The next day, same Marine, same type of situation, a different story. The young Marine and his cover man enter a room with two wounded insurgents. One lies on the floor in puddle of blood, another against the wall. A reporter and his camera survey the wreckage inside, and in the background can be heard the voice of a Marine, “He’s moving, he’s moving!”

The pop of a rifle is heard, and the insurgent against the wall is now dead. Minutes, hours later, the scene is aired on national television, and the Marine is being held for commiting a war crime. Unlawful killing.

And now, another Marine has the possibility of being burned at the stake for protecting the life of his brethren. His family now wrings their hands in grief, tears streaming down their face. Brother, should I have been in your boots, i too would have done the same.

For those of you who don’t know, we Marines, Band of Brothers, Jarheads, Leathernecks, etc., do not fight because we think it is right, or think
it is wrong. We are here for the man to our left, and the man to our right. We choose to give our lives so that the man or woman next to us can go home and see their husbands, wives, children, friends and families.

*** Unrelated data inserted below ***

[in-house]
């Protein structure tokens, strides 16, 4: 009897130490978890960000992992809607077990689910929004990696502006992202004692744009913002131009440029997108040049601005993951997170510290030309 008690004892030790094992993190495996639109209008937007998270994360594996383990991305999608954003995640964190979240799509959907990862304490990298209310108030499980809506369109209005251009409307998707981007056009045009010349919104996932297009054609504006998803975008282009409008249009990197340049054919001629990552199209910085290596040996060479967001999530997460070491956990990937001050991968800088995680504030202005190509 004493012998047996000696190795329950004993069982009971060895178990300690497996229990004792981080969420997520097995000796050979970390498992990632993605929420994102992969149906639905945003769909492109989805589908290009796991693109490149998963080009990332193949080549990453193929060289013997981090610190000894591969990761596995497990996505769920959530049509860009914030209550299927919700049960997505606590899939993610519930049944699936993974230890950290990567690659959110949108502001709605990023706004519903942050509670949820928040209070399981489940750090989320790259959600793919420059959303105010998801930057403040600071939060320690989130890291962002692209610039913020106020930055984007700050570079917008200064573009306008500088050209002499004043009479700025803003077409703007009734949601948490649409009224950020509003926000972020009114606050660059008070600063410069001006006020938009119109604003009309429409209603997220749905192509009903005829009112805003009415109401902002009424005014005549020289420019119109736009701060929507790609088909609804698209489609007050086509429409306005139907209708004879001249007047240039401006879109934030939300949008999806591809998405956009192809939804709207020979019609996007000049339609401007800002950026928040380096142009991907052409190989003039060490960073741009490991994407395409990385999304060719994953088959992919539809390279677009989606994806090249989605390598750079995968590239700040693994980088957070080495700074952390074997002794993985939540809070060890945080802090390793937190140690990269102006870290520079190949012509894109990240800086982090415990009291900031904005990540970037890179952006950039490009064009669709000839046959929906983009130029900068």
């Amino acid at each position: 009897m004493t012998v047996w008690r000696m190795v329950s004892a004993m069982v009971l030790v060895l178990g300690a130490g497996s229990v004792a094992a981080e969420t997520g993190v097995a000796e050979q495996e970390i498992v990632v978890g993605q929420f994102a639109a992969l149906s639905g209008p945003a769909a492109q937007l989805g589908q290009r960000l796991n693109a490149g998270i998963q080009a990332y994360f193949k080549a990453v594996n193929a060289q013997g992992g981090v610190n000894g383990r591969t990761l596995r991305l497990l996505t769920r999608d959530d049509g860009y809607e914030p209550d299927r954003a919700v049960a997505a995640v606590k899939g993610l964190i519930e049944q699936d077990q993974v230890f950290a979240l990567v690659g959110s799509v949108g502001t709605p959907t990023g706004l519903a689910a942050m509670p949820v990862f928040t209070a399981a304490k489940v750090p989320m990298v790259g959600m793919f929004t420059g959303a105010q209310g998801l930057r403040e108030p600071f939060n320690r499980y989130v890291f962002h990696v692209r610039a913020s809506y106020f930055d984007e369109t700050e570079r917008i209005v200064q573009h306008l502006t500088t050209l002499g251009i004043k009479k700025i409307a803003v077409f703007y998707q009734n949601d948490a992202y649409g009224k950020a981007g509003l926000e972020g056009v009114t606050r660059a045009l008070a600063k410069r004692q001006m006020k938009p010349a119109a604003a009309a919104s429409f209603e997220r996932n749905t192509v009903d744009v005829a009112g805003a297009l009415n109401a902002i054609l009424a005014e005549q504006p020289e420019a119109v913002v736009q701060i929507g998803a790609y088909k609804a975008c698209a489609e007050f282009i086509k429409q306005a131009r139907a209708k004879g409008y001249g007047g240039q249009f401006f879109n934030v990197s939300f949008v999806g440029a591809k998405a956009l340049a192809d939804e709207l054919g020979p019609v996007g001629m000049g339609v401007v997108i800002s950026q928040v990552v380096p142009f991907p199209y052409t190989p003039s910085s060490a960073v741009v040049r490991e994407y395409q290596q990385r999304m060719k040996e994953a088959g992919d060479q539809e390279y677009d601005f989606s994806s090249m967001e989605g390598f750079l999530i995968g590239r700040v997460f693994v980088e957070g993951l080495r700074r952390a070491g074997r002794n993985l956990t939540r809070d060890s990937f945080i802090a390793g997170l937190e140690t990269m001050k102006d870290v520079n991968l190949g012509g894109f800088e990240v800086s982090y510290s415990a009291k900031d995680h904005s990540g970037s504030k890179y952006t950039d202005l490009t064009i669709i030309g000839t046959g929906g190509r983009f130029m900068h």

For those of you who sit on your couches in front of your television, and choose to condemn this man’s actions, I have but one thing to say to you. Get out of your recliner, lace up my boots, pick up a rifle, leave your family behind and join me. See what I’ve seen, walk where I have walked. To those of you who support us, my sincerest gratitude. You keep us alive.

I am a Marine currently doing his second tour in Iraq. These are my opinions and mine alone. They do not represent those of the Marine Corps or of the US military, or any other


I have a tremendous amount of respect for our soldiers fighting overseas. I think that most Americans, regardless of political persuasion, feel much the same as I do, so it distresses me to see what has been going on in the media these last few days. Armed terrorists who cut off the heads of innocents are proclaimed “minutemen” and “freedom fighters” by some of our own citizens. Then these same citizens demand that these terrorists receive the utmost legal protection and innocent-until-proven-guilty consideration under our own laws. But when a US soldier fails to render all possible aid at all possible times, when the bullets are flying and hidden bombs are almost certain, these soldiers are dragged through the media mud and decried as killers. It’s disgraceful.

You Though You Had It Bad

Filed under: Computing — jasony @ 11:17 am

According to (link here), Bill Gates is the world’s most spammed man. You can bet that only a very, very small proportion of the 4 million emails he receives every day are legit. Hmm… I wonder how many are offers for him to save money by refinancing?
Of course, he has a whole department to filter his emails, so what does he care? I also wonder what his super-secret email address is? (

Fool Me Not

Filed under: Uncategorized — jasony @ 12:43 am

Check out this recent ebay auction. Look like a good deal? Now look at the last line of the description.

Powered by WordPress